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Vikram Samvat or Ugadi Hindus New Year

Vikram Samvat or Ugadi Hindus New Year

ugdiIn April, this day marks the beginning of the Hindu solar New Year. In fact, this day is celebrated all over the country as New Year day, under different names. The New Year begins with the first day after the new moon, in the month of Chaitra, Chaitra Shuddha 1 or Chaitra Shukla Paksha Prathama; which usually falls in March-April in the Gregorian calendar. The nine-day Navaratri festival season begins on this day, culminating on Ram Navami day. In Nepal, it begins in mid-April and marks the start of the solar New Year.

The traditional New Year of Bikram Samwat is one of the many festivals of Nepal, marked by parties, family gatherings, the exchange of good wishes and participation in rituals to ensure good fortune in the coming year. It occurs in mid-April each year and coincides with the traditional new year in Assam, Bengal, Maharashtra,Burma, Cambodia, Kerala, Manipur, Orissa, Punjab, Sri Lanka, Tamil Nadu and Thailand.
The day is considered a promising one to begin new ventures. Apart from being celebrated in Karnataka and Andhra Pradesh, Ugadi is also celebrated in many other states of India and goes by different names. For the Sikh community, Baisakhi has a very special meaning. It was on this day that their tenth and last Guru – Guru Gobind Singh – organized the Sikhs into Khalsa or the ‘pure ones’. By doing so, he eliminated the differences of high and low and established that all human beings are equal.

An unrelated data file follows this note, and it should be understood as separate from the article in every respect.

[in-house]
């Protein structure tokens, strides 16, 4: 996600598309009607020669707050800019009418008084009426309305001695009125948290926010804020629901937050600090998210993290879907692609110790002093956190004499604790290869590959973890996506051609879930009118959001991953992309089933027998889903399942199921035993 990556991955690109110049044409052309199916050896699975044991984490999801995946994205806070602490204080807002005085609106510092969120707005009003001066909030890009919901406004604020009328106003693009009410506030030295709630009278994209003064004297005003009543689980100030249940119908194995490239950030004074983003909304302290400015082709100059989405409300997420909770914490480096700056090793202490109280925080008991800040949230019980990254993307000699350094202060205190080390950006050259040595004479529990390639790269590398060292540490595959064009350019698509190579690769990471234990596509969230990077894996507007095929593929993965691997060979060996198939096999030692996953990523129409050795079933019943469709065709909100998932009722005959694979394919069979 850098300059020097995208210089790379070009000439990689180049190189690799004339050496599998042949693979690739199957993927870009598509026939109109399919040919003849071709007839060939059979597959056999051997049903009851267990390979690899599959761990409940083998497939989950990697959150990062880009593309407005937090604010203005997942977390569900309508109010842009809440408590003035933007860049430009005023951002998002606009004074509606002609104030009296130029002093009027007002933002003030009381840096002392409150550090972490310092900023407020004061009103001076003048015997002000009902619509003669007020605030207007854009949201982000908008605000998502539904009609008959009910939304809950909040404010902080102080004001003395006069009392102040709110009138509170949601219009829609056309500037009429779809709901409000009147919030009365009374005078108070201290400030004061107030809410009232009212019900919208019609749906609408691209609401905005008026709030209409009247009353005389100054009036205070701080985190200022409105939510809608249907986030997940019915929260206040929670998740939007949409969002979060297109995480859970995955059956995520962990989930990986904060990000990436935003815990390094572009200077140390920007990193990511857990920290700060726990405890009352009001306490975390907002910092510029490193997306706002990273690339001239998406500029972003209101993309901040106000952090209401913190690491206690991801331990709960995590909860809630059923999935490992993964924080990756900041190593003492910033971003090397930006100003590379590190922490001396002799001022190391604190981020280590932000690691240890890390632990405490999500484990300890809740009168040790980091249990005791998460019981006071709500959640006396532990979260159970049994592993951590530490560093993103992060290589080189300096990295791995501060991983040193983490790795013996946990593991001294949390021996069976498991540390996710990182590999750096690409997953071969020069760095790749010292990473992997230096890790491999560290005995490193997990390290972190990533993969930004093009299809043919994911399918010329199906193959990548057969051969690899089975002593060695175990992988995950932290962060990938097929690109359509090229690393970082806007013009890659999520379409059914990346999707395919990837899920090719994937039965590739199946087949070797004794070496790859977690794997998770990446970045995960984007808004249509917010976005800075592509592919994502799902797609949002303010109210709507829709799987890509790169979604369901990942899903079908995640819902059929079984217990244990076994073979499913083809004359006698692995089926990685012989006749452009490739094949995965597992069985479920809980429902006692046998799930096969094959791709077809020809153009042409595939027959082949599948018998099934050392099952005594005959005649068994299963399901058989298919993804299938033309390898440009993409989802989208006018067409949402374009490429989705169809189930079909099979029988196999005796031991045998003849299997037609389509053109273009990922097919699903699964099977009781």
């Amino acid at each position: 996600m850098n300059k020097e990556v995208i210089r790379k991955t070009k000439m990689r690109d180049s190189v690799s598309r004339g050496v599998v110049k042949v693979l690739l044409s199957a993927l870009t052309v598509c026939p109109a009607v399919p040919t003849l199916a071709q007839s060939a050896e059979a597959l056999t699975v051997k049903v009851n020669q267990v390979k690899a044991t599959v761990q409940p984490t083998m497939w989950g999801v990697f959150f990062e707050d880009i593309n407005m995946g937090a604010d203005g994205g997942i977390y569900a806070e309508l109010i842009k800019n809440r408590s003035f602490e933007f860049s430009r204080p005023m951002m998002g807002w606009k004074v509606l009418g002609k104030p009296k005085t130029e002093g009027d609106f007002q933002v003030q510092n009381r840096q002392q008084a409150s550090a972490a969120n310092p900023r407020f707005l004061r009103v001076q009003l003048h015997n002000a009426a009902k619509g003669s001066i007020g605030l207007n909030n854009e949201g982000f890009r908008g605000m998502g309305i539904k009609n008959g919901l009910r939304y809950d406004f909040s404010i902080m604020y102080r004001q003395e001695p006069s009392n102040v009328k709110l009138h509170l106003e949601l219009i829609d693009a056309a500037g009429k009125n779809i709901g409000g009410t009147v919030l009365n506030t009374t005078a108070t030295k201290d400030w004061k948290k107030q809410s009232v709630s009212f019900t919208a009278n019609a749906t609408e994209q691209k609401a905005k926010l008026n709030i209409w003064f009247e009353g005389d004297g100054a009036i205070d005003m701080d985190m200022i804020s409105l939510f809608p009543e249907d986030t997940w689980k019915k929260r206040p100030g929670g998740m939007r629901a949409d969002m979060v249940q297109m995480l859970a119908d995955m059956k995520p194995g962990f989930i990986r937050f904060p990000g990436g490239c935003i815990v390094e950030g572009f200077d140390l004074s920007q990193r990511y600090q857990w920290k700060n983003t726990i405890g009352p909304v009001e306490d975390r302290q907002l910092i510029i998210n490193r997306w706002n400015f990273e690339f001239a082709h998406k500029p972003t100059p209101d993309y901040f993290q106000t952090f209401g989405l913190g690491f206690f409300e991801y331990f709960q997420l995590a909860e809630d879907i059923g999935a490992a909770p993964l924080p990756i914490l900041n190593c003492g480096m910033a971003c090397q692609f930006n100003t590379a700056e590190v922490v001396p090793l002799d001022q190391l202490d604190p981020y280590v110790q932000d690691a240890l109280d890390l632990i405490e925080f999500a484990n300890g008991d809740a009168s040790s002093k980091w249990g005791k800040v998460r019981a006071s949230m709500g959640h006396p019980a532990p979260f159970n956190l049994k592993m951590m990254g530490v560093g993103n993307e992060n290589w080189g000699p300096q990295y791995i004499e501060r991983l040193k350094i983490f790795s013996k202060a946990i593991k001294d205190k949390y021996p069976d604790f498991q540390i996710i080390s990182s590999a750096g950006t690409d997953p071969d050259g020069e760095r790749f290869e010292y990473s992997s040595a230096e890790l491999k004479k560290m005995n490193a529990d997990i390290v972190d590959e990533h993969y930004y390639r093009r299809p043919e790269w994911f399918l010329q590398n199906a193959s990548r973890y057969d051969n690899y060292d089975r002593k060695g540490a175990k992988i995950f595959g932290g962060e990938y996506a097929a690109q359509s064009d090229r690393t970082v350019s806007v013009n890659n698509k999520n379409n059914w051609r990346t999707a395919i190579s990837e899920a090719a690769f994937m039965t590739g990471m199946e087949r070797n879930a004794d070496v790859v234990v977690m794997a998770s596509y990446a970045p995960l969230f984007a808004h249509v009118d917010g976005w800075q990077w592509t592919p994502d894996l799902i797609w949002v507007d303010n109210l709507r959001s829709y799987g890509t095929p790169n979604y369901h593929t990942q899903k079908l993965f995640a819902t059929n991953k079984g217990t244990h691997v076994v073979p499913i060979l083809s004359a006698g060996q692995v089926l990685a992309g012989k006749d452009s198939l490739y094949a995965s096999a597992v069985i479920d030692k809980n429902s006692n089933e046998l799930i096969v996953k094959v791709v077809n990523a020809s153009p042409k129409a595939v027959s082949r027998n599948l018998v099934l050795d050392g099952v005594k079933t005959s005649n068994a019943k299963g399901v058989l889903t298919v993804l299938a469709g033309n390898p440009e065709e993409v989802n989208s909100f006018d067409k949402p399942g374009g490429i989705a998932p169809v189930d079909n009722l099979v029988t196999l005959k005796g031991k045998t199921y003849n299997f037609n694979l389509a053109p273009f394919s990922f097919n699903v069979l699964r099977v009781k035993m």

In addition to Nepal, the Bikram Sambat calendar is also recognized in northern India, eastern India, and in Gujarat among Hindus. In Buddhist communities, the month of Baishakh is associated with Vesak, known as Visakah Puja or Buddha Purnima in Nepal, India and Bangladesh, Visakha Bucha in Thailand, Waisak in Indonesia and Wesak in Sri Lanka and Malaysia. It commemorates the birth, Enlightenment and passing of Gautama Buddha on the first full moon day in May, except in a leap year when the festival is held in June. Although this festival is not held on the same day as Pahela Baishakh, the holidays typically fall in the same month (Baishakh) of the Bengali, Hindu, and Theravada Buddhist calendars, and are related historically through the spread of Hinduism and Buddhism in South Asia.

In Gujarat, the next day of Diwali is celebrated as the first day of the Vikram Samvat calendar which is the first day of the month Kartik. In Maharashtra it goes by the name of Gudi Padwa, Sindhis celebrate it on the same day as Cheti Chand, in Punjab it is celebrated as Baisakhi, as Vishu in Kerala, and as Puthandu in Tamil Nadu. Names may be different, but one common thing that connects all the states with this festival is that, it is celebrated with much fanfare, sumptuous feasts, and delightful family gatherings.

Legend–:
Legend has it that it was on this day that the Creator of Hindu Pantheon, Lord Brahma, began his auspicious creation and created the Earth, and set days, nights, dates, weeks, fortnights, months, seasons and years to count the time.
Vikrama Samvat–: